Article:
Professor Hill's research focuses on the physics of polymers and liquid crystals, with emphasis on microstructure and rheology. The study of elasticity-induced, particle-particle interactions in liquid crystalline media, offers fertile grounds for new discoveries on fundamental and technological importance. Successful utilization of newly-synthesized liquid crystal polymers (LCPs) hinges on careful control of molecular orientation within the material. Molecular orientation at solid boundaries can be influenced by particular surface treatments.
Prashant Kamat Prashant Kamat
Concurrent Professor
Recent Publications
Office: 206 Radiation Lab
Phone: 574.631.5411
Email: kamat.1@nd.edu

Our research efforts in recent years have focused on the topics related to semiconductor & metal nanoclusters, photoresponsive organic-inorganic hybrid nanoassemblies, solar cells and surface photochemistry and radiation chemistry. The main emphasis of our research is to elucidate the mechanistic and kinetic details of charge transfer processes in heterogeneous assemblies with an objective to improve energy conversion efficencies. Our recent work in the area of chromophore functionalized metal nanoparticles and improved catalytic activity of semiconductor-metal-graphene composites is a significant contribution towards the development of novel heterogeneous systems for light energy conversion.
Jeffrey Kantor Jeffrey Kantor
Recent Publications
Office: 176 Fitzpatrick Hall
Phone: 574.631.5797
Email: kantor.1@nd.edu

Dr. Kantor is interested in the analysis and optimization of integrated financial and process operations using methods of stochastic control, convex optimization, and quantitative finance.
Peter Kilpatrick Peter Kilpatrick
Professor and Dean of the College of Engineering
Recent Publications
Office: 257 Fitzpatrick
Phone: 574.631.5534
Email: pkilpat1@nd.edu

Dr. Kilpatrick's research interests focus on the self assembly of molecules at fluid interfaces and their associated properties in emulsions, thin films, and other soft matter micro and nanostructures. Applications include the stabilization of emulsions in a number of industries, including the petroleum, food, and cosmetics industries.
Tanyel Kiziltepe Tanyel Kiziltepe
Assistant Research Professor
Recent Publications
Office: 105 Cushing Hall
Phone: 631.1603
Email: tkiziltepe@nd.edu

Pre-clinical drug validation in cancers
Nanoparticle based drug delivery
Biochemical stabilization of biomolecular therapeutics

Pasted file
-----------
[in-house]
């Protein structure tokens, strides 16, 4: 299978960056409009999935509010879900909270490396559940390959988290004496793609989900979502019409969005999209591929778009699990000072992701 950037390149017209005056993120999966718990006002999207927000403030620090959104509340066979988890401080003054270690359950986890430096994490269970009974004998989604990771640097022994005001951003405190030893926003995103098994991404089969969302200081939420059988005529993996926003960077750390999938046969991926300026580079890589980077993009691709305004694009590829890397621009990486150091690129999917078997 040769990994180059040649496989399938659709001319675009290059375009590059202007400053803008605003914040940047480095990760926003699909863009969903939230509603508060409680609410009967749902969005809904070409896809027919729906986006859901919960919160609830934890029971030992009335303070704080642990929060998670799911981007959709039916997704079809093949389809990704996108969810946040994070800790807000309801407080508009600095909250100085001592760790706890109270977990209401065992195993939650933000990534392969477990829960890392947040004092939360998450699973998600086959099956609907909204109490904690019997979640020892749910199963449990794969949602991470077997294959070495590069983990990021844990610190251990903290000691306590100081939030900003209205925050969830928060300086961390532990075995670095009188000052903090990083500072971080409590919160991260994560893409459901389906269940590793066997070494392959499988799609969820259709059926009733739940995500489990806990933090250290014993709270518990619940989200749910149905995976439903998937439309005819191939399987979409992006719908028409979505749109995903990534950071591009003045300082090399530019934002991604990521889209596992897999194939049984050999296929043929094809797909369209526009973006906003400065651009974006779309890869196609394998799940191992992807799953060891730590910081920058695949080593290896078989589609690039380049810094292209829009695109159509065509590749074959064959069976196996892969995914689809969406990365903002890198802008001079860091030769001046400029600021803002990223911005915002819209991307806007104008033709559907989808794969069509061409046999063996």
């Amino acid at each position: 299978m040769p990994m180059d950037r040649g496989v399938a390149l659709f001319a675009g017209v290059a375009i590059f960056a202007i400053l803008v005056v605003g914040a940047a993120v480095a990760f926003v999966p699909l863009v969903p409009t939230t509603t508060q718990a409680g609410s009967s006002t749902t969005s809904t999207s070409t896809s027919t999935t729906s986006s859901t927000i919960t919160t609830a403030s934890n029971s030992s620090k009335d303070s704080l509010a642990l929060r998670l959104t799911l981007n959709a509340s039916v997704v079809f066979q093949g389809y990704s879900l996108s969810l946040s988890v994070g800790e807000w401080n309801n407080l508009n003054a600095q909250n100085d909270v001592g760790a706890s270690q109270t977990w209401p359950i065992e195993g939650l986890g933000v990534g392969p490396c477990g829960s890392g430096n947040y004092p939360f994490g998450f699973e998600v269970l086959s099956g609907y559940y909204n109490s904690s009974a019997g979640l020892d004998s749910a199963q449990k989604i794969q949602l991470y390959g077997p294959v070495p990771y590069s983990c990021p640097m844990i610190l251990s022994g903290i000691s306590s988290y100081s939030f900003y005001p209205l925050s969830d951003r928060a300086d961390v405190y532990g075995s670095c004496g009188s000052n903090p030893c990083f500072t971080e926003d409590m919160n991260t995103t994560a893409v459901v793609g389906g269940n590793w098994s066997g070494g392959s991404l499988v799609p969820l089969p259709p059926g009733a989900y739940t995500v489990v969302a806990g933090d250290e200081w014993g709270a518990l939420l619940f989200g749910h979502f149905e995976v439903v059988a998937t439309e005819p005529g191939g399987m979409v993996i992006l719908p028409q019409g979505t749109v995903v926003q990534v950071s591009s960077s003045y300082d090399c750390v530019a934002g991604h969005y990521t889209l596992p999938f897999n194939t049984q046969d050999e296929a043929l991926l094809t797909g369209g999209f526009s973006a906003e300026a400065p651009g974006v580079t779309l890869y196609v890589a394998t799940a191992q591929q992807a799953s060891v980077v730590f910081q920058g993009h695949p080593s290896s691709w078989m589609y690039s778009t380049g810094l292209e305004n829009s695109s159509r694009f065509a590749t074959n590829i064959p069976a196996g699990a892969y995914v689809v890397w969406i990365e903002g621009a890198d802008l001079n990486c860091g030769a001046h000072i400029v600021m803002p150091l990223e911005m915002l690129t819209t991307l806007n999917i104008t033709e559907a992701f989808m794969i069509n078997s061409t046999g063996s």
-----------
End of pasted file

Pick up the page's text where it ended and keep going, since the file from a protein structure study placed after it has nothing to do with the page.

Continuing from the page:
David Leighton David Leighton
Professor and Director of Undergraduate Studies
Recent Publications
Office: 240E McCourtney Hall
Phone: 574.631.6698
Email: dtl@nd.edu

Particles in suspensions will migrate across streamlines due to mechanisms including inertia, deformation, stress gradients, and flow curvature. These migration phenomena are important in processes as varied as cell separation systems, blood flow through arteries, injection molding of filled polymer composites, and fabrication of solid rocket motors. Our research is focused on a fundamental investigation of the causes and implications of this migration in complex flow geometries, and exploration of the ways it may be used to design novel separation processes.
Edward Maginn Edward Maginn
Professor and Department Chair
Recent Publications
Office: 171 Fitzpatrick Hall
Phone: 574.631.5687
Email: ed@nd.edu

The research in our group focuses on developing a fundamental understanding of the link between the physical properties of materials and their chemical constitution. Much of our work is devoted to environmentally related applications, both in remediation and environmentally benign chemical processing (i.e. prevention). The main tool we use is molecular simulation. In this approach, a detailed geometric and energetic model of the material of interest is created and then simulated using large scale high performance computing. By subjecting the resulting molecular conformations to statistical mechanical analysis, macroscopic properties may be computed.
Mark  McCready Mark McCready
Professor and Senior Associate Dean for Research
and Graduate Studies
Recent Publications
Office: 240G McCourtney Hall
Phone: 574.631.7146
Email: mjm@nd.edu

Multiphase fluid flows in confined geometries
CO2 absorption and reaction in multiphase systems
Micro fuel cell technologies Fundamentals of phase change processes
Paul McGinn Paul McGinn
Recent Publications
Office: 178 Fitzpatrick Hall
Phone: 574.631.6151
Email: pmcginn@nd.edu

Professor McGinn's primary research interests are in the areas of the processing and properties of advanced materials. Current research programs are aimed at developing the processing tools and screening instrumentation for combinatorial materials development and discovery. The combinatorial approach to materials research employs parallel (or automated serial) processing to create large "libraries" of material compositions, followed by parallel (or automated serial) testing to characterize the compositions for a specific property of interest. Much of the potential of the combinatorial approach rests on the development of rapid means to screen libraries for a property of interest. Over the past several years his group has developed and put in place a wide range of automated processing and characterization tools for combinatorial research. These are being applied to develop new fuel cell electrocatalysts, proton conductors, battery electrode materials, among other materials